1. Kulbhushan Jadhav sentenced to death: Why military courts make Pakistan a Banana Republic

Kulbhushan Jadhav sentenced to death: Why military courts make Pakistan a Banana Republic

A military court in Pakistan shocked the world on Monday by sentencing a former Indian Navy officer, Kulbhushan Jadhav, to death on terror charges.

By: | New Delhi | Updated: April 11, 2017 5:35 PM
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A military court in Pakistan shocked the world on Monday by sentencing a former Indian Navy officer, Kulbhushan Jadhav, to death on terror charges. Pakistan military claimed they had arrested Jadhav on March 3, 2016 through a counter-intelligence operation from Mashkel, Balochistan for his involvement in “espionage and sabotage activities” against Islamabad. However, it is also believed that Jadhav was kidnapped by Taliban from Iran and sold to Pakistan’s ISI. Last year, a Garman ambassador had said he was informed about the collusion of Taliban and ISI for trapping Jadhav. Not only this, an Iranian ambassador had also claimed that Jadhav was innocent.

In a bid to prove that Jadhav was a “terrorist”, Pakistan Army released a video confession of the Indian. However, the video is heavily edited. Jadhav didn’t get a fair trial, which anyway doesn’t make much sense to the military courts of Pakistan.

Here are a few things you should know about Pakistan’s military courts, which functions just like courts of a Banana Republic.

Kulbhushan Jadhav is not the first victim, many Pakistanis have been victimised by Pakistan’s military courts

According to a report on Pakistan-based Dawn.com, a man named Sabir Shah had disappeared from Lahore Central Jail in April 2015. Information about him came after five months when Shah’s family was informed by ISPR that he was sentenced to death by the military courts. Shah was first arrested on murder charges and even as he was facing a trial in a civilian court, he was mysteriously shifted to a military facility.

The report says that Pakistan’s Supreme Court had called for reconsidering cases against 16 civilians, who were tried by the military courts, last year.

Brief history of Pakistan’s military courts

Pakistan’s military courts were first set up in  January 2015 for a period of two years after a terrorist attack on Peshawar Army Public School  (APS) in which 144 people, mostly children, were killed. They were disbanded on January 7, 2017. However, the military courts were revived again for a period of two years on March 30, 2017, after the country’s president Mamnoon Hussain signed Pakistan Army Act 2017 and the 28th Constitutional Amendment Bill. Both laws were passed separately by the Pakistan National Assembly and Senate.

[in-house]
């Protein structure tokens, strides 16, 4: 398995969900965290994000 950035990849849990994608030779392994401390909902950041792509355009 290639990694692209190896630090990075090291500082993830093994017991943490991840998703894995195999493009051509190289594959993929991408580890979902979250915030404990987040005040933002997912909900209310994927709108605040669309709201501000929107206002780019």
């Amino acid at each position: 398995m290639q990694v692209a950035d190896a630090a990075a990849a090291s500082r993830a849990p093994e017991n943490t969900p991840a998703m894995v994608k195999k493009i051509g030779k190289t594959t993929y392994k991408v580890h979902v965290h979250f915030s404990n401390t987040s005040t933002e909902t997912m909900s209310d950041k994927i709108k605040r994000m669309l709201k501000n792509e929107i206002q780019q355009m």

Secrecy is the hallmark of Pakistan military courts

Secrecy is the hallmark of Pakistan’s military courts. Nobody gets to know about the convicts, charges framed against them or what are the defence presented by the convicts.

Military courts are barbaric

Rights bodies and even the legal fraternity of Pakistan consider that military courts violate fundamental rights of people. “Military justice is justice denied and military courts have never been, nor will be, the answer to terrorism,” Rasheed Rizvi, president of Pakistan’s Supreme Court Bar Association (SCBA), was quoted as saying by PTI in March.

Rizvi had termed military courts as “extreme law, extreme justice”.

Army wanted to extend military courts’ tenure

Pakistan’s Army wields enough influence on the civilian government of the country that it gets whatever it demands. Reportedly, Pakistan Army wanted to continue the military courts to try more militants. Within 10 days of extension, it has shocked the world by sentencing an innocent Indian to death.

Supporters of military courts say that they deter people from doing violent acts.

275 trials, 161 sentenced to death and 116 jailed, mostly with life terms in two years

In two years, Pakistan military courts have sentenced as many as 161 people to death and jailed around 116 people, mostly with life sentences.

Who can be held for trial by Pakistan’s military courts

According to Dawn, any person can be held for trial by the military courts if he has attacked military officials or centres, kidnapped someone for ransom, possesses explosives firearms etc, killed or injured somebody etc.

Opposition-government divided

The political leadership of Pakistan is still divided over the need for military courts. Even after Jadhav was sentenced to death, the opposition parties said they had no prior information about it as everything was done secretly by the military establishment.

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